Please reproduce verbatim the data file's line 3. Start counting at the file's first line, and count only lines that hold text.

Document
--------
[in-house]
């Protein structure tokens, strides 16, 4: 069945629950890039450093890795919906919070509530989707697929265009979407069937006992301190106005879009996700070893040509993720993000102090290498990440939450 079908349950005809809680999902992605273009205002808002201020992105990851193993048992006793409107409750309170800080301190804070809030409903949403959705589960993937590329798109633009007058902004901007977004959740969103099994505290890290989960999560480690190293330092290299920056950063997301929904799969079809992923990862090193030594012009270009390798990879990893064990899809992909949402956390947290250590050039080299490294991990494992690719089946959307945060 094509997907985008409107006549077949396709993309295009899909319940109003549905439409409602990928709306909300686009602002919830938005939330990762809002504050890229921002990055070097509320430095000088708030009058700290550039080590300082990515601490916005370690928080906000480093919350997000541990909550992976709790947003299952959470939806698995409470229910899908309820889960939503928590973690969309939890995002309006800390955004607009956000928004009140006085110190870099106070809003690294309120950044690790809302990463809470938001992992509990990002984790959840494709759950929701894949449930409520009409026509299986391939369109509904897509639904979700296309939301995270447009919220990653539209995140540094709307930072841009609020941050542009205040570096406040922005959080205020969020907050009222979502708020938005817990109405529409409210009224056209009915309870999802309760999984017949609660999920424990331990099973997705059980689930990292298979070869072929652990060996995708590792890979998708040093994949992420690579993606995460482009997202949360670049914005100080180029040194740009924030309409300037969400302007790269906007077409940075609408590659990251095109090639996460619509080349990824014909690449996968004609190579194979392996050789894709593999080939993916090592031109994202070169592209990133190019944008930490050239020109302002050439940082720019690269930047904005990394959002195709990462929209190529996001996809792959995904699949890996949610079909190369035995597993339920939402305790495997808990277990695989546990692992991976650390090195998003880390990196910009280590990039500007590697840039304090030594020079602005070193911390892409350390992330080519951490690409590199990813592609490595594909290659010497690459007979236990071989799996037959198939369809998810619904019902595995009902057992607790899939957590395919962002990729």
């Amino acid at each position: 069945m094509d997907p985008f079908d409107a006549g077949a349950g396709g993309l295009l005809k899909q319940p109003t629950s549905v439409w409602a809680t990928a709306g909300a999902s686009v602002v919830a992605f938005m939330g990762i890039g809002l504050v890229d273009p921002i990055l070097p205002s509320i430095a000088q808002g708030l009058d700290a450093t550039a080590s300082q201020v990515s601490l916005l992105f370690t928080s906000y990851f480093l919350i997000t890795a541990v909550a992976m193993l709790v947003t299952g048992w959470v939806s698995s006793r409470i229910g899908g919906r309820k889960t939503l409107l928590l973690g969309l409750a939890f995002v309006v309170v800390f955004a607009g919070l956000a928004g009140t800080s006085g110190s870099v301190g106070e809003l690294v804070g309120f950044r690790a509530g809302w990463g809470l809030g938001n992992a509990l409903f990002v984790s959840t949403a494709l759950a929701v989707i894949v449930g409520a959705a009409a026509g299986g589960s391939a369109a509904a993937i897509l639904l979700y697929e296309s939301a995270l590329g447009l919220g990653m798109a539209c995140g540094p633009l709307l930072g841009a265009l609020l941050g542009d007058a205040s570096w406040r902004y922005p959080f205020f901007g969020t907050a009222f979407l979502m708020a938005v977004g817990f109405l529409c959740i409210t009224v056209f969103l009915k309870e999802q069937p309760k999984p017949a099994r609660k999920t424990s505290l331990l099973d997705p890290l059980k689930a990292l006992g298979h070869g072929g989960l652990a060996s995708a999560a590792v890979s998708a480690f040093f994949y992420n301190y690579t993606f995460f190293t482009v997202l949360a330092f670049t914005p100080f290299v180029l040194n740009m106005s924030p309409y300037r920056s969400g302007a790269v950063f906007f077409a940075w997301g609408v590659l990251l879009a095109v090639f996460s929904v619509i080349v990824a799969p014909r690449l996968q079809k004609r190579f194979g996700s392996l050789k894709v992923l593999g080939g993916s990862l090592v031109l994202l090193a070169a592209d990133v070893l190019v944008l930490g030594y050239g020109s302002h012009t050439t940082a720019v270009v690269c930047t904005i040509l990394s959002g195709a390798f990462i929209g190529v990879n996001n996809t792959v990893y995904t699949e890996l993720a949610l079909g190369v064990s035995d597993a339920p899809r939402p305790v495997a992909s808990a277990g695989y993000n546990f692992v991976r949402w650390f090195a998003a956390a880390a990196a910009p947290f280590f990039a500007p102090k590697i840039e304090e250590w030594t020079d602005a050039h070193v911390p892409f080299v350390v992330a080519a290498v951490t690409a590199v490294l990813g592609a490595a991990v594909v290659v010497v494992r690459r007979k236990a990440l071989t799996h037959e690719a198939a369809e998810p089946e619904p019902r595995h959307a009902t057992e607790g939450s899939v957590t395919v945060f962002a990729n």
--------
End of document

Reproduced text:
């Amino acid at each position: 069945m094509d997907p985008f079908d409107a006549g077949a349950g396709g993309l295009l005809k899909q319940p109003t629950s549905v439409w409602a809680t990928a709306g909300a999902s686009v602002v919830a992605f938005m939330g990762i890039g809002l504050v890229d273009p921002i990055l070097p205002s509320i430095a000088q808002g708030l009058d700290a450093t550039a080590s300082q201020v990515s601490l916005l992105f370690t928080s906000y990851f480093l919350i997000t890795a541990v909550a992976m193993l709790v947003t299952g048992w959470v939806s698995s006793r409470i229910g899908g919906r309820k889960t939503l409107l928590l973690g969309l409750a939890f995002v309006v309170v800390f955004a607009g919070l956000a928004g009140t800080s006085g110190s870099v301190g106070e809003l690294v804070g309120f950044r690790a509530g809302w990463g809470l809030g938001n992992a509990l409903f990002v984790s959840t949403a494709l759950a929701v989707i894949v449930g409520a959705a009409a026509g299986g589960s391939a369109a509904a993937i897509l639904l979700y697929e296309s939301a995270l590329g447009l919220g990653m798109a539209c995140g540094p633009l709307l930072g841009a265009l609020l941050g542009d007058a205040s570096w406040r902004y922005p959080f205020f901007g969020t907050a009222f979407l979502m708020a938005v977004g817990f109405l529409c959740i409210t009224v056209f969103l009915k309870e999802q069937p309760k999984p017949a099994r609660k999920t424990s505290l331990l099973d997705p890290l059980k689930a990292l006992g298979h070869g072929g989960l652990a060996s995708a999560a590792v890979s998708a480690f040093f994949y992420n301190y690579t993606f995460f190293t482009v997202l949360a330092f670049t914005p100080f290299v180029l040194n740009m106005s924030p309409y300037r920056s969400g302007a790269v950063f906007f077409a940075w997301g609408v590659l990251l879009a095109v090639f996460s929904v619509i080349v990824a799969p014909r690449l996968q079809k004609r190579f194979g996700s392996l050789k894709v992923l593999g080939g993916s990862l090592v031109l994202l090193a070169a592209d990133v070893l190019v944008l930490g030594y050239g020109s302002h012009t050439t940082a720019v270009v690269c930047t904005i040509l990394s959002g195709a390798f990462i929209g190529v990879n996001n996809t792959v990893y995904t699949e890996l993720a949610l079909g190369v064990s035995d597993a339920p899809r939402p305790v495997a992909s808990a277990g695989y993000n546990f692992v991976r949402w650390f090195a998003a956390a880390a990196a910009p947290f280590f990039a500007p102090k590697i840039e304090e250590w030594t020079d602005a050039h070193v911390p892409f080299v350390v992330a080519a290498v951490t690409a590199v490294l990813g592609a490595a991990v594909v290659v010497v494992r690459r007979k236990a990440l071989t799996h037959e690719a198939a369809e998810p089946e619904p019902r595995h959307a009902t057992e607790g939450s899939v957590t395919v945060f962002a990729n």